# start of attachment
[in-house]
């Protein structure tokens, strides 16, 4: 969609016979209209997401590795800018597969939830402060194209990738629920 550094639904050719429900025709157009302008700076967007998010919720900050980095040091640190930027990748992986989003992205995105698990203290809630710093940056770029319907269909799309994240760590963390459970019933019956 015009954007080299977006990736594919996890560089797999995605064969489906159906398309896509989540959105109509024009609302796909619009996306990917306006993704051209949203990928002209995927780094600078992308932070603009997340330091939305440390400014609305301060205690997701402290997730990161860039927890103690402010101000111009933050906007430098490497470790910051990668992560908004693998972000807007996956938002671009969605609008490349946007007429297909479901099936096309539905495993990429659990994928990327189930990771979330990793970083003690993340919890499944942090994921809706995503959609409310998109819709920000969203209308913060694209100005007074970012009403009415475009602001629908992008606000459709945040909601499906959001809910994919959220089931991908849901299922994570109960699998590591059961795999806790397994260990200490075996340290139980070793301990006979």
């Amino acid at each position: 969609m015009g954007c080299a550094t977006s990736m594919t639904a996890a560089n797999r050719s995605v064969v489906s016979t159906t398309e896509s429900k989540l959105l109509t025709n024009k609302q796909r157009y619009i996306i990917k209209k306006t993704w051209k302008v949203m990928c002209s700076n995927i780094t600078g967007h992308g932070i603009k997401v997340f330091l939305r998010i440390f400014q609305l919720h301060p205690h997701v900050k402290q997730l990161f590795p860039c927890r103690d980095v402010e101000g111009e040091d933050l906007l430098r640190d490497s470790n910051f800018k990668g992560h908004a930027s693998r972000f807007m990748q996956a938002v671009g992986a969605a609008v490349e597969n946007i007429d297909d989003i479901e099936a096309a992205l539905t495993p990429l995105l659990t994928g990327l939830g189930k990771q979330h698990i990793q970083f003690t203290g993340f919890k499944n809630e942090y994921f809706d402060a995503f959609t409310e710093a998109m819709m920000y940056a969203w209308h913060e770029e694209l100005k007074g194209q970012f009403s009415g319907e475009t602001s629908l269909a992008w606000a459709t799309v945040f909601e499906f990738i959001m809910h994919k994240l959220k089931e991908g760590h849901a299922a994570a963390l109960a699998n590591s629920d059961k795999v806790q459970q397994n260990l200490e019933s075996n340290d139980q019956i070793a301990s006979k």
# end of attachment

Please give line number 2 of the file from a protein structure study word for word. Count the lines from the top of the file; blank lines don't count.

């Protein structure tokens, strides 16, 4: 969609016979209209997401590795800018597969939830402060194209990738629920 550094639904050719429900025709157009302008700076967007998010919720900050980095040091640190930027990748992986989003992205995105698990203290809630710093940056770029319907269909799309994240760590963390459970019933019956 015009954007080299977006990736594919996890560089797999995605064969489906159906398309896509989540959105109509024009609302796909619009996306990917306006993704051209949203990928002209995927780094600078992308932070603009997340330091939305440390400014609305301060205690997701402290997730990161860039927890103690402010101000111009933050906007430098490497470790910051990668992560908004693998972000807007996956938002671009969605609008490349946007007429297909479901099936096309539905495993990429659990994928990327189930990771979330990793970083003690993340919890499944942090994921809706995503959609409310998109819709920000969203209308913060694209100005007074970012009403009415475009602001629908992008606000459709945040909601499906959001809910994919959220089931991908849901299922994570109960699998590591059961795999806790397994260990200490075996340290139980070793301990006979």